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  11. Actually, Mr. Lynch does contend that sufferers from anorexia nervosa grew up in families in which mistakes were not tolerated and self control was taught as an imperative. A synopsis of his upcoming talk at the Academy for Eating Disorders is available online, at www.aedweb.org Click on the home page for ICED2015. Then click on Clinical Teaching Day. His talk is described. Among other claims he makes is that "RO-DBT posits emotional loneliness as the core problem underlying maladaptive control. Heightened threat sensitivity and diminished reward sensitivity are hypothesized to transact with early family experiences emphasizing 'mistakes intolerable' and 'self-control imperative' to produce over controlled coping." Those are his words. I'm merely copying them.
    I don't see evidence that this characterization of families is either accurate or helpful. I find it misleading and damaging.
    Maybe 15% of sufferers recover with this treatment. Eight-five percent, however, did not. How much damage was caused to that group of 85% and their families, who were in effect blamed for the sufferer's condition? We don't know.
    Chris

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    1. My, that IS quite the Gish Gallop! Where to start?

      I usually eschew playing to the cheap seats, but for those who may actually be reading for comprehension, here goes.

      1. Generalizability recognizes the logical truth that *some* of $_Population X is NOT THE SAME THING as ALL of $_Population X. Rhetorical tip: if you use a class descriptive like "sufferers of X", without modifiers like "some" "most" "at least 1", then people think you mean all of them. IN CONTRAST, Dr. Lynch is speaking *only* to an explicit subgroup of anorexics who suffer prolonged disease course where maladaptive over-control is contributory. What he posits is therefore *explicitly NOT* generalizable to people who do not fit these criteria.

      2. A blurb in a conference program is NOT THE SAME as a whole theory. The saying "a little knowledge is a dangerous thing" applies. Representing a few sentences from a single (non-research) source as intimate understanding of a larger body of work is sloppy ass crap. I recommend spending less time on your copy-pasta skills and more on reading for understanding.

      3. Failing to distinguish *your* interpretation bias from the actual evidence at hand. This phrase: "Heightened threat sensitivity and diminished reward sensitivity are hypothesized to transact with early family experiences emphasizing 'mistakes intolerable' and 'self-control imperative' to produce over controlled coping" actually does NOT inherently presuppose any particular characterization of "the family". I know this, because I can hypothesize scenarios that fit the theory described, but don’t actually have anyone who isn’t the neuro-atypical person doing anything wrong, malicious or outside of behavioral norms. Frankly, that is an apt description of some of how both of our anxious children respond to the world. Oh, and that statement is not BLAMING anyone for being neuro-atypical. Describing a condition is morally neutral. Blame is not.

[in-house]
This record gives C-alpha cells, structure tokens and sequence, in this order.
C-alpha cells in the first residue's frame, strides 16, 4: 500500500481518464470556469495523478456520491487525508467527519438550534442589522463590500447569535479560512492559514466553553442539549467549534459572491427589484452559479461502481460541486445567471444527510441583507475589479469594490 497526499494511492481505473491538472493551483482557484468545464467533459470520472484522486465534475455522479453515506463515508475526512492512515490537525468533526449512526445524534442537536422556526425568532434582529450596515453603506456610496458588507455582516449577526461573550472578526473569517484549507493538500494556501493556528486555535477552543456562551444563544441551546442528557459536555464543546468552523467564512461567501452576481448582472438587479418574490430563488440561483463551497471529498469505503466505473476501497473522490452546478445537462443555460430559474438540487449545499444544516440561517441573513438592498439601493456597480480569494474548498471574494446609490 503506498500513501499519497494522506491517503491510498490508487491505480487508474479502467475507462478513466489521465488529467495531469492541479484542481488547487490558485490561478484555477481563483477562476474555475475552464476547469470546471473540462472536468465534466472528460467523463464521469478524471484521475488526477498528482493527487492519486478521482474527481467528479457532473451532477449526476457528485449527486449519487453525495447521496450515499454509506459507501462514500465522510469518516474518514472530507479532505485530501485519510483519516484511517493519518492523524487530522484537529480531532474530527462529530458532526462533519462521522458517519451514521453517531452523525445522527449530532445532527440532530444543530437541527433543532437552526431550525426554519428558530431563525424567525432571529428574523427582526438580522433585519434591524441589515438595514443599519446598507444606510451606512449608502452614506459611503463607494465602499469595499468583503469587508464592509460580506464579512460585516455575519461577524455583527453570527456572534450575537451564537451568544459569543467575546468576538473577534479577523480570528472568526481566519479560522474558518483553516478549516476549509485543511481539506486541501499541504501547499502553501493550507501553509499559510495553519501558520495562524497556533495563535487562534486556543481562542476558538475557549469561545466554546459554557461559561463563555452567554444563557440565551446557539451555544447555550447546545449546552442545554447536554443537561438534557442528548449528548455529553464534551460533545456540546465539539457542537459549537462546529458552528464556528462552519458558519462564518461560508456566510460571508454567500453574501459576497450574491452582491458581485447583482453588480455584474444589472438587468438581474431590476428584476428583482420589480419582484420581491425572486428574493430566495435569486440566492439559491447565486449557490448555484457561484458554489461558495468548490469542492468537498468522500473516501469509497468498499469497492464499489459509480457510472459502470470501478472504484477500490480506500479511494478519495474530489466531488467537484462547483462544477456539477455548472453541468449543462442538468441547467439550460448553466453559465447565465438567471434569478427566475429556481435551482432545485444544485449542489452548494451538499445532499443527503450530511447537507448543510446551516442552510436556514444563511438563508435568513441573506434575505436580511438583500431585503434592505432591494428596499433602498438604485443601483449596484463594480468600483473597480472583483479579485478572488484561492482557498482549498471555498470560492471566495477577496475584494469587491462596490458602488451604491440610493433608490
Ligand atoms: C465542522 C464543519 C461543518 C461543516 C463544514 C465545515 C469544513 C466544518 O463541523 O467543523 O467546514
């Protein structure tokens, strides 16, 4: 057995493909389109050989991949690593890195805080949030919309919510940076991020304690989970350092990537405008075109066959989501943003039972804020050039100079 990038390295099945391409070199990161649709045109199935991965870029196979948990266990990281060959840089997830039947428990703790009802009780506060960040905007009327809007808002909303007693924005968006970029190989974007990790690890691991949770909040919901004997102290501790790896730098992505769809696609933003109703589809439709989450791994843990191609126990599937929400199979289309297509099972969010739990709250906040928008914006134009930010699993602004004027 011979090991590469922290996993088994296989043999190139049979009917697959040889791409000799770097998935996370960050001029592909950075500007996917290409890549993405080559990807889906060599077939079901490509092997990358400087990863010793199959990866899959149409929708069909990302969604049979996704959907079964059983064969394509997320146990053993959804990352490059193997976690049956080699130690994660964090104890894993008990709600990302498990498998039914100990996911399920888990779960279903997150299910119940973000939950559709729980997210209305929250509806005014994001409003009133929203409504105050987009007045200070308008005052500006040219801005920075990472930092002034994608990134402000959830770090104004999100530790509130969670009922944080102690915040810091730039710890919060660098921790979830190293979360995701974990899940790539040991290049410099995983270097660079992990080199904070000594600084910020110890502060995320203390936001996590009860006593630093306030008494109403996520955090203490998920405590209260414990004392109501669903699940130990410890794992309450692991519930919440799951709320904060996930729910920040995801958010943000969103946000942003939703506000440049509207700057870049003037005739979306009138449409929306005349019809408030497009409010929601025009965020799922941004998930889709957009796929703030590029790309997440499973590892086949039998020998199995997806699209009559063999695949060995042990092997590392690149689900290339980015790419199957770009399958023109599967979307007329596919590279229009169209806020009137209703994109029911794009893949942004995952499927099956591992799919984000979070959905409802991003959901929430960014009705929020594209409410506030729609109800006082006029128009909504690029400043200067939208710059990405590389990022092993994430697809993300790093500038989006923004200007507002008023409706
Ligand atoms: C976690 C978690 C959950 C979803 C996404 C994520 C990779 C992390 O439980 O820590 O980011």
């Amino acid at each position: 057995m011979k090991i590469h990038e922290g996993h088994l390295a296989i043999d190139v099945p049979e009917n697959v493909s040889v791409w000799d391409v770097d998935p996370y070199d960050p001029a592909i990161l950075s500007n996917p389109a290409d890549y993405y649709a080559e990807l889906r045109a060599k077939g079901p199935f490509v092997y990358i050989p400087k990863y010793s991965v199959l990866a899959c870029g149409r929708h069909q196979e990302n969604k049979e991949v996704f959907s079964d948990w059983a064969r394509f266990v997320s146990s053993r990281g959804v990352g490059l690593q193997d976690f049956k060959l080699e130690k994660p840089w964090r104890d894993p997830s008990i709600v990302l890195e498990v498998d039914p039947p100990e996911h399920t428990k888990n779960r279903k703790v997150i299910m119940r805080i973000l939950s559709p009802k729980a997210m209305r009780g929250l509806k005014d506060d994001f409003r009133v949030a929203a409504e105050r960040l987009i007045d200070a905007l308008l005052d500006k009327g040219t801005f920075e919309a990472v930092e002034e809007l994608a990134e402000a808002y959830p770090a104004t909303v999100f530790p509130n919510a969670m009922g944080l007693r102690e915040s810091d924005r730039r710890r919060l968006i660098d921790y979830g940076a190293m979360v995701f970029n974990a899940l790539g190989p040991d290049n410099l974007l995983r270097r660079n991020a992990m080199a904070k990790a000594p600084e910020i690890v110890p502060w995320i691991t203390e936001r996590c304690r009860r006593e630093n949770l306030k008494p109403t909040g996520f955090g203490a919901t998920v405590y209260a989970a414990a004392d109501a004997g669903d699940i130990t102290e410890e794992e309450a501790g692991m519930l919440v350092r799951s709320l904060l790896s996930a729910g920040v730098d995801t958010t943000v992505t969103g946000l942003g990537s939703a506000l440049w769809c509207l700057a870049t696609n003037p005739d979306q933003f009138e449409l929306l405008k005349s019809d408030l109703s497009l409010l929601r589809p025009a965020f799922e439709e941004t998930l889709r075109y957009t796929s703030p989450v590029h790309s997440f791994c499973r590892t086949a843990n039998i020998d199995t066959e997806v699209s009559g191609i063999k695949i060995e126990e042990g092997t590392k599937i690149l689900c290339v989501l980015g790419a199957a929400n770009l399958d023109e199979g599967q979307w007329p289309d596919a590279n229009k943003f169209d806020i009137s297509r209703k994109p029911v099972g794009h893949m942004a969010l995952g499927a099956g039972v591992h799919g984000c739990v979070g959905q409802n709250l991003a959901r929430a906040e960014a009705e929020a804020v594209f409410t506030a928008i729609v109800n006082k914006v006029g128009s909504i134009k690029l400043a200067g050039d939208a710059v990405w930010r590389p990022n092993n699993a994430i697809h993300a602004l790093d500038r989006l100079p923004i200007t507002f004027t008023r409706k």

4. It's disingenuous to posit prejudicial facts not in evidence. Show me the evidence that families WERE *blamed*. Reading the methods in the paper YOU cited, I don't see any evidence that this was the case. You do it again here with - "How much damage was caused to that group of 85% and their families, who were in effect blamed for the sufferer's condition? We don't know." Exactly HOW are you defining "damage", and which steps of the treatment were likely to cause this damage? Because if we don't have a priori "damage" criteria and a plausible mechanism of action, it's an unanswerable question. So no doi, we don’t know – we *can’t* know under the current conditions, and the only rhetorical purpose of this is to lob an emotional volley. Malicious notes about Dr. Lynch passed during lunchroom meet the same standard of rigorous inquiry.

      I'm not saying that the work or the theory or the good Dr. himself are beyond reproach or critique. It's actually my *profession* to lob vigorous critique at research as part of the process of doing our own work. But that means I actually have to do the legwork to mount *substantive* and *meaningful* critique.

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    2. Irish,
      I'll let Lynch's data speak for itself. A 15% success rate is pretty bad, no matter how you look at it. And the fact that he is a featured speaker at the ICED2015 conference sums up the state of psychotherapy for anorexia nervosa as it exists at the present time, as well as saying a lot about the AED.
      In case anyone wants to spend more time on RO-DBT, they can go to Lynch's paper in BMC Psychiatry, Radically Open Dialectical Behavior Therapy for Adult Anorexia Nervosa: Feasibility and Outcome From an Inpatient Program, BMC Psychiatry 2013, 13: 293 (full text available, free) . He makes the same negative statement there about families as he does in the synopsis for the ICED2015 conference. Another enlightening source of information is the journal Mind Café. It has an article about the RO-DBT presentation at the APA conference in New York last year. The article is entitled Radically Open Dialectical Behavior Therapy (RO-DBT): A Mouthful That's Worth Tasting!
      The author describes the role of the family thus: "Families may have a role here [in the development of anorexia nervosa]. If the stated or underlying message is that mistakes are intolerable, and displays of strong emotion are punished, ignored or invalidated, it is easy to see how a young person might inhibit emotion, curtail spontaneity, strive for perfection and deny their own personal needs." The author then goes on to suggest that therapists themselves might benefit from RO-DBT treatment. After all, says the author Mark Sanbrook,, psychotherapists are such "high achievers."

      Chris